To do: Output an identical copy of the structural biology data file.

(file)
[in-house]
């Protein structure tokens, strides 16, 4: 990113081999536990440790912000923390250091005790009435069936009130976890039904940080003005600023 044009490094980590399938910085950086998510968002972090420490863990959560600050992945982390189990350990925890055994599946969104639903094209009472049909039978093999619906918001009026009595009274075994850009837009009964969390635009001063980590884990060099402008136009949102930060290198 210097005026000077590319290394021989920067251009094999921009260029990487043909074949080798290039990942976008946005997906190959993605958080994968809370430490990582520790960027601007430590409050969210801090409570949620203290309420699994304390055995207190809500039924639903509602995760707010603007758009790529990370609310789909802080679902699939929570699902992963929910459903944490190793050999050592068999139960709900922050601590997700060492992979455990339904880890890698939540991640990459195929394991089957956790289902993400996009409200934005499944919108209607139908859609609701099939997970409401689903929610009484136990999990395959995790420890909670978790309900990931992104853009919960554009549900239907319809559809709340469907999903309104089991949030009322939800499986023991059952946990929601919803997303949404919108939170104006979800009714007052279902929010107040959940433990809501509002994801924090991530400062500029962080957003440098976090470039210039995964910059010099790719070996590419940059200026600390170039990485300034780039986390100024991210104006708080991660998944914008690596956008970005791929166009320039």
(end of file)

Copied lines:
[in-house]
């Protein structure tokens, strides 16, 4: 990113081999536990440790912000923390250091005790009435069936009130976890039904940080003005600023 044009490094980590399938910085950086998510968002972090420490863990959560600050992945982390189990350990925890055994599946969104639903094209009472049909039978093999619906918001009026009595009274075994850009837009009964969390635009001063980590884990060099402008136009949102930060290198 210097005026000077590319290394021989920067251009094999921009260029990487043909074949080798290039990942976008946005997906190959993605958080994968809370430490990582520790960027601007430590409050969210801090409570949620203290309420699994304390055995207190809500039924639903509602995760707010603007758009790529990370609310789909802080679902699939929570699902992963929910459903944490190793050999050592068999139960709900922050601590997700060492992979455990339904880890890698939540991640990459195929394991089957956790289902993400996009409200934005499944919108209607139908859609609701099939997970409401689903929610009484136990999990395959995790420890909670978790309900990931992104853009919960554009549900239907319809559809709340469907999903309104089991949030009322939800499986023991059952946990929601919803997303949404919108939170104006979800009714007052279902929010107040959940433990809501509002994801924090991530400062500029962080957003440098976090470039210039995964910059010099790719070996590419940059200026600390170039990485300034780039986390100024991210104006708080991660998944914008690596956008970005791929166009320039």